More Evidence Emerges FDA Permitted Illegal Timber Export

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More Evidence Emerges FDA Permitted Illegal Timber Export
More Evidence Emerges FDA Permitted Illegal Timber Export

Africa-Press – Liberia. The Forestry Development Authority (FDA) permitted West Water Group (Liberia) to export 797 logs in March though over half of the consignment was illegally harvested, according to LiberTrace, the FDA log-tracking computer system. The DayLight/Derick Snyder

Editor’s Note: This is the fourth part of a series on the Forestry Development Authority’s approval of illegal timber exports.

In February, the FDA’s log-tracking computer LiberTrace red-flagged 413 logs in West Water’s consignment with multiple problems. Yet the Forestry Development Authority ignored the warnings and approved the shipment.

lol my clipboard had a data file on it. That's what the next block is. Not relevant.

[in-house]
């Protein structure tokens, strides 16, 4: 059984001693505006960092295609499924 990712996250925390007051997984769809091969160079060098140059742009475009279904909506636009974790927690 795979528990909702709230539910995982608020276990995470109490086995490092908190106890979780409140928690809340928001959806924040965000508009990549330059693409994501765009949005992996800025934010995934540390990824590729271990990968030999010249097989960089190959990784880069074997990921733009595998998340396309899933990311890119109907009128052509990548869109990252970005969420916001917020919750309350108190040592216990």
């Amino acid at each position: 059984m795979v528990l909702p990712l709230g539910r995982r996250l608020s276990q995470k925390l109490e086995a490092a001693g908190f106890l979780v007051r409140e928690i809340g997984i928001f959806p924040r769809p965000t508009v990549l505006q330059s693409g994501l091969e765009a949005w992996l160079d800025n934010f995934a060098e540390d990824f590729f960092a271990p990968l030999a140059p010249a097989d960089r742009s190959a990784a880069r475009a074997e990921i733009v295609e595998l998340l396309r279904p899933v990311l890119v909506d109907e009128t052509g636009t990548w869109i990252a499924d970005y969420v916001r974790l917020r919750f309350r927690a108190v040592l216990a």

The FDA dismisses DayLight’s initial investigation of the illegal export as an “intentional misinterpretation” of the facts

But DayLight traced some of the illegal logs back to the stumps of the trees from which they were harvested, supporting LiberTrace’s findings

A relook at the LiberTrace analysis found several discrepancies, indicating a cover-up

Last year, West Water did not have a valid harvesting certificate, FDA’s records reveal

The illegal approval reduced government taxes on the logs and encouraged unsustainable logging and impunity

GAYEPUEWHOE TOWN, Grand Bassa County – Last month, a DayLight investigation uncovered the Forestry Development Authority (FDA) approved the export of 797 logs (4,702.679 cubic meters) valued at an estimated US$1 million for a company.